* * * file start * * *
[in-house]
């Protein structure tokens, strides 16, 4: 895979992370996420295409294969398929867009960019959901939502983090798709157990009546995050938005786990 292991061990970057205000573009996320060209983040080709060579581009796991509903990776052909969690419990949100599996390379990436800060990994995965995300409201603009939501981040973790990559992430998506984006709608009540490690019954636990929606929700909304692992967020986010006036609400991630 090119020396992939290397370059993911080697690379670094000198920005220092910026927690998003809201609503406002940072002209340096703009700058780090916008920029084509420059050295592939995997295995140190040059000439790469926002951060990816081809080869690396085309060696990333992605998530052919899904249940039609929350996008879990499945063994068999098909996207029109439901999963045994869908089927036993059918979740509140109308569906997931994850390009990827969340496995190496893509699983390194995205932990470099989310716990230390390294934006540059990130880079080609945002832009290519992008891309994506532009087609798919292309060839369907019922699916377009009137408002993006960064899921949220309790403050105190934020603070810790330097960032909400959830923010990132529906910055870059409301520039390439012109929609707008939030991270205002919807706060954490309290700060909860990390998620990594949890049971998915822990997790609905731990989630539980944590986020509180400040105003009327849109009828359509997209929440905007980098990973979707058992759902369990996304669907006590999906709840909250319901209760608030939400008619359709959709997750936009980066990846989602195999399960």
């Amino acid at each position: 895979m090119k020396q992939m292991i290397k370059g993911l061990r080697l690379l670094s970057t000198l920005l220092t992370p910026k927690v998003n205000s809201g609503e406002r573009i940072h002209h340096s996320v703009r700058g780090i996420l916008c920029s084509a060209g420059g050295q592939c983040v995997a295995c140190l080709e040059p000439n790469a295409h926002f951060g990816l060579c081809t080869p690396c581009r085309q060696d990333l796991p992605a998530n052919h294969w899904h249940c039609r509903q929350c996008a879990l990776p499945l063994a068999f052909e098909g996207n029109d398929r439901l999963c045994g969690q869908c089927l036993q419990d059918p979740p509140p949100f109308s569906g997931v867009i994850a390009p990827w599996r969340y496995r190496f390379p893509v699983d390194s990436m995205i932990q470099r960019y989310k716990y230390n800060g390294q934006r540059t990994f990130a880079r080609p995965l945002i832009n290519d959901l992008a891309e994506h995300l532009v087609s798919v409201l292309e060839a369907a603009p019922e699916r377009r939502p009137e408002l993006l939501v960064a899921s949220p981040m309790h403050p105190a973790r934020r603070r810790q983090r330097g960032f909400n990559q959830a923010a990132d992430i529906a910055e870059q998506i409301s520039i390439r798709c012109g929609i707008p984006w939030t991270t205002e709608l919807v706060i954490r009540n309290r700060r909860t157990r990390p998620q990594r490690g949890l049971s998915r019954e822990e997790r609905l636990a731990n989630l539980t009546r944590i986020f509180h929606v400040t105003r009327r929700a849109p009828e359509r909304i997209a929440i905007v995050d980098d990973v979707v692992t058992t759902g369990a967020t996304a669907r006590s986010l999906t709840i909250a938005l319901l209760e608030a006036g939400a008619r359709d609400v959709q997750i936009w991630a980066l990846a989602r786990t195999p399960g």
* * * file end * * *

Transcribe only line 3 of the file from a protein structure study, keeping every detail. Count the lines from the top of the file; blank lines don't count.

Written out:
């Amino acid at each position: 895979m090119k020396q992939m292991i290397k370059g993911l061990r080697l690379l670094s970057t000198l920005l220092t992370p910026k927690v998003n205000s809201g609503e406002r573009i940072h002209h340096s996320v703009r700058g780090i996420l916008c920029s084509a060209g420059g050295q592939c983040v995997a295995c140190l080709e040059p000439n790469a295409h926002f951060g990816l060579c081809t080869p690396c581009r085309q060696d990333l796991p992605a998530n052919h294969w899904h249940c039609r509903q929350c996008a879990l990776p499945l063994a068999f052909e098909g996207n029109d398929r439901l999963c045994g969690q869908c089927l036993q419990d059918p979740p509140p949100f109308s569906g997931v867009i994850a390009p990827w599996r969340y496995r190496f390379p893509v699983d390194s990436m995205i932990q470099r960019y989310k716990y230390n800060g390294q934006r540059t990994f990130a880079r080609p995965l945002i832009n290519d959901l992008a891309e994506h995300l532009v087609s798919v409201l292309e060839a369907a603009p019922e699916r377009r939502p009137e408002l993006l939501v960064a899921s949220p981040m309790h403050p105190a973790r934020r603070r810790q983090r330097g960032f909400n990559q959830a923010a990132d992430i529906a910055e870059q998506i409301s520039i390439r798709c012109g929609i707008p984006w939030t991270t205002e709608l919807v706060i954490r009540n309290r700060r909860t157990r990390p998620q990594r490690g949890l049971s998915r019954e822990e997790r609905l636990a731990n989630l539980t009546r944590i986020f509180h929606v400040t105003r009327r929700a849109p009828e359509r909304i997209a929440i905007v995050d980098d990973v979707v692992t058992t759902g369990a967020t996304a669907r006590s986010l999906t709840i909250a938005l319901l209760e608030a006036g939400a008619r359709d609400v959709q997750i936009w991630a980066l990846a989602r786990t195999p399960g």